When you have bought any electrical or electronic items, you may have heard WEEE
discussed in relation to recycling, but what does it mean to the average
What does WEEE stand for?
WEEE stands for Waste Electrical and Electronic Equipment.
So What does WEEE mean?
The Waste Electrical and Electronic Equipment Regulations (WEEE), EU Directive
2002/96/EC, were adopted into UK law on 2nd January 2007 with full
implementation from 1st July 2007. These regulations require that
electrical and electronic equipment, when being disposed of at the end of its
useful life in an EU Member State, must be recycled and/or disposed of in
accordance with the EU directive as it is applied in local laws of that
State. Failing to recycle WEEE has significant affects on the environment
and human health.
What items does the WEEE directive apply to?
There are 10 different categories of equipment that WEEE relates to:-
- Large household appliances (e.g. fridges and washing machines)
- Small household appliances (such as toasters and kettles)
- IT and telecommunications equipment (e.g. mobile phones and computers)
- Consumer equipment (including radios and TVs)
- Lighting equipment
- Electrical and electronic tools
- Toys, leisure and sports equipment (both battery operated and
electrical games are included)
- Medical devices
- Monitoring and control equipment
- Automatic dispensers (Coffee machines, cash machines etc.)
As an ordinary consumer you do not have to worry about complying with WEEE
regulations, but you should consider how any used electronic goods you may
not require are disposed of. The onus is upon businesses involved in the
manufacture, distribution, storage, retailing and disposal of the equipment
to be in compliance.
The directive states that consumers will be able to return their
equipment free of charge for recycling.
Therefore retailers selling electrical goods must provide their customers
with a clear explanation of how they can return their items which must be
disposed of within the WEEE regulations - whether the old equipment was bought
from them or not.
Why do we need WEEE regulations?
The amount of WEEE we throw away is
increasing by around 5% each year, making it the fastest growing waste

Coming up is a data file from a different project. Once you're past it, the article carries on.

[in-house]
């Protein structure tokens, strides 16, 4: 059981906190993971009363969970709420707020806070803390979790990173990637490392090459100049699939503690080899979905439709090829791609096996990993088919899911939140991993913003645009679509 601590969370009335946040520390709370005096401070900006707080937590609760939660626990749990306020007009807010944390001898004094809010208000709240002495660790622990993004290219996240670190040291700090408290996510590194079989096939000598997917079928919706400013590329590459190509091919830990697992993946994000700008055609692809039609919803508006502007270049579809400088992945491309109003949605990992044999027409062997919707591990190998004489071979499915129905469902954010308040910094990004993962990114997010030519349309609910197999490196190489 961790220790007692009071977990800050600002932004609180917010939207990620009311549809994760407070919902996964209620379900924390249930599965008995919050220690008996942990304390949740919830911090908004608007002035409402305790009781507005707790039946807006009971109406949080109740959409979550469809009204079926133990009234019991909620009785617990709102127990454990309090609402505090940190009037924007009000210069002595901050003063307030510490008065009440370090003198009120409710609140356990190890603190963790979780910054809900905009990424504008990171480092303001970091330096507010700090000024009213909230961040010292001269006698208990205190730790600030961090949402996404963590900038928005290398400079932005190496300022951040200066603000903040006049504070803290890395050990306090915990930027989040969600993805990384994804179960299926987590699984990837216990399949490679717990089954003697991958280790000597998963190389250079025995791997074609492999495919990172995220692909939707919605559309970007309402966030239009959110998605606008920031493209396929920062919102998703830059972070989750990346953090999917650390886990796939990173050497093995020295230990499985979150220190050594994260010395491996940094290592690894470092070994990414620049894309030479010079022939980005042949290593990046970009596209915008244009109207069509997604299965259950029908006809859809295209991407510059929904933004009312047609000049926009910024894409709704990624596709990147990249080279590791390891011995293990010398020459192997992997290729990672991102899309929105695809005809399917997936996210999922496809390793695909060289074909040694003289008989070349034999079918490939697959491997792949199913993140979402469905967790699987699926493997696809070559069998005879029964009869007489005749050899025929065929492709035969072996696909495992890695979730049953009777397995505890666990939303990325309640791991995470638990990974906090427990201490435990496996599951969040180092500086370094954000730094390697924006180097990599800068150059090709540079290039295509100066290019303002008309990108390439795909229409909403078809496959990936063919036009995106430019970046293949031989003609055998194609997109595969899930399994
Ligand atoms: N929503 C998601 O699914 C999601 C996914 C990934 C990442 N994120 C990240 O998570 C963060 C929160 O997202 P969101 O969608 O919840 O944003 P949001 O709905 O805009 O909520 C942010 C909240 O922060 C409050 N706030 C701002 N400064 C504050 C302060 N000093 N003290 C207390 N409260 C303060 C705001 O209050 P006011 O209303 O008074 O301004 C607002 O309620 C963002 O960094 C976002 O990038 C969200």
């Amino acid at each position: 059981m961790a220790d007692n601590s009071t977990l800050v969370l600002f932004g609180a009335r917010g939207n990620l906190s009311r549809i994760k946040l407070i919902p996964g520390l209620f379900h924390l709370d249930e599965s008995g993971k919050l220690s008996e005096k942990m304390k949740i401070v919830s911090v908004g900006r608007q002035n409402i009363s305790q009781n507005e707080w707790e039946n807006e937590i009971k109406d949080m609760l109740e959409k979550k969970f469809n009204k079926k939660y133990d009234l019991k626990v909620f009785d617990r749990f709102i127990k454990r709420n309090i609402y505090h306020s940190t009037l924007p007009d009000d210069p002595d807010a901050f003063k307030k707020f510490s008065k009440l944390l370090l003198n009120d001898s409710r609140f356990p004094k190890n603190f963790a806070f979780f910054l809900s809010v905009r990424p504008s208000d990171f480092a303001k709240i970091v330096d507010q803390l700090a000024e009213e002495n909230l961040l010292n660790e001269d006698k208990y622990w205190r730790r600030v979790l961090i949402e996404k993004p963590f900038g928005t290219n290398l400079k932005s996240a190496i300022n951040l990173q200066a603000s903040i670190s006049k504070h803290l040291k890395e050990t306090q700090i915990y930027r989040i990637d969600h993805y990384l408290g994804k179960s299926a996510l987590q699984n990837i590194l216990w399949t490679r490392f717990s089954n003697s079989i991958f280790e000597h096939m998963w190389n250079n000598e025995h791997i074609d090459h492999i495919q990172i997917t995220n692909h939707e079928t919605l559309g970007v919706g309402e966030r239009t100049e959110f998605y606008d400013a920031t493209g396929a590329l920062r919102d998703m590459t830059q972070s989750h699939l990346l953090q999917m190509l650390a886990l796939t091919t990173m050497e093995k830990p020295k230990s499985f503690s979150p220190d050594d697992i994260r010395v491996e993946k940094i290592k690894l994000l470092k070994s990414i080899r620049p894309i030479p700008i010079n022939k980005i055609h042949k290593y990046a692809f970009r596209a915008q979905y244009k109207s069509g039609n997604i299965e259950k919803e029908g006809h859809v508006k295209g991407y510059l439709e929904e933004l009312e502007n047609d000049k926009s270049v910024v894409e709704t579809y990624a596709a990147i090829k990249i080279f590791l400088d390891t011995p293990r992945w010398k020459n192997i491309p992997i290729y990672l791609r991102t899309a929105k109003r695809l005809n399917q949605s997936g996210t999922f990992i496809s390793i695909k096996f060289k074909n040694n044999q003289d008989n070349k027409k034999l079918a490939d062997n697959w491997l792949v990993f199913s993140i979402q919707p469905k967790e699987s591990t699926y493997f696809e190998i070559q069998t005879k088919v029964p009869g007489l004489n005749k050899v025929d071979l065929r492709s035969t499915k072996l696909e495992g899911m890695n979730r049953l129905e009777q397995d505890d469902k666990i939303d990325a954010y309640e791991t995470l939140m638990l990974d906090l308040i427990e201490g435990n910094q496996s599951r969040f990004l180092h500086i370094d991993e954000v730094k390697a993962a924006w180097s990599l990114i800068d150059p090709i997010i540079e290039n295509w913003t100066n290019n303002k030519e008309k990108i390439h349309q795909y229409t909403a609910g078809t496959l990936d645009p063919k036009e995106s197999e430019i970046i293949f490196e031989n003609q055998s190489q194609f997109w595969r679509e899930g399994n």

stream in the UK. Much of the UKs WEEE ends up in landfill, where the lead and other
toxins it contains can cause soil and water contamination. This can have
a harmful effect on natural habitat, wildlife and also human health.
Many electrical items that we throw away can be repaired or recycled.
Recycling items helps to save our natural finite resources and also reduces the
environmental and health risks associated with sending electrical goods to
landfill. To ensure that your WEEE is recycled in accordance with the
regulations, you must ensure that the goods are not put in the bin, but are
separately disposed of by taking the WEEE to your local designated collection
facility. This would normally be your local Civic Amenity site (recycling
centre). You can find out the location of your nearest WEEE-compliant Civic
Amenity site by entering your post code at
Products placed on the market on or after July 1, 2006 may not contain more
than the specified limits of below listed restricted substances.
Restricted substances and maximum concentration values tolerated by weight in
homogeneous materials (as per Annex II of Directive 2011/65/EU).
|PBB (Polybrominated Biphenyls)
|PBDE (Polybrominated Diphenyl Ethers)
Railwayscenics policy is only to designate a product as RoHS compliant when
we are confident that the product is fully compliant. We use a simple Yes and No
designation on our web site and the meaning of
these designations is as follows:
RoHS compliant YES
Based on information provided by our suppliers, this product does NOT contain
the substances restricted by the RoHS legislation at levels over the maximum
No RoHS designation
Products that are outside the scope of the RoHS legislation and products for
which we do not have enough information from our suppliers to confidently
confirm their RoHS compliance status have no designation on our web site.
Customers that wish to purchase a RoHS compliant version of any product that is
not designated as RoHS compliant YES should contact us or check
available alternatives on our web site.
The Registration, Evaluation, Authorisation & restriction of Chemicals (REACH), is
a European Union regulation that came into force on the 1st June 2007.
The aim of reach is to provide a high level of protection to human health and the
environment from the use of chemicals. This is done by making manufacturers and
importers who place these chemicals on the market responsible for understanding
and managing the risks associated with their usage.
With regards to these regulations we do not import any substances in pure form
and do not import products composed of these substances.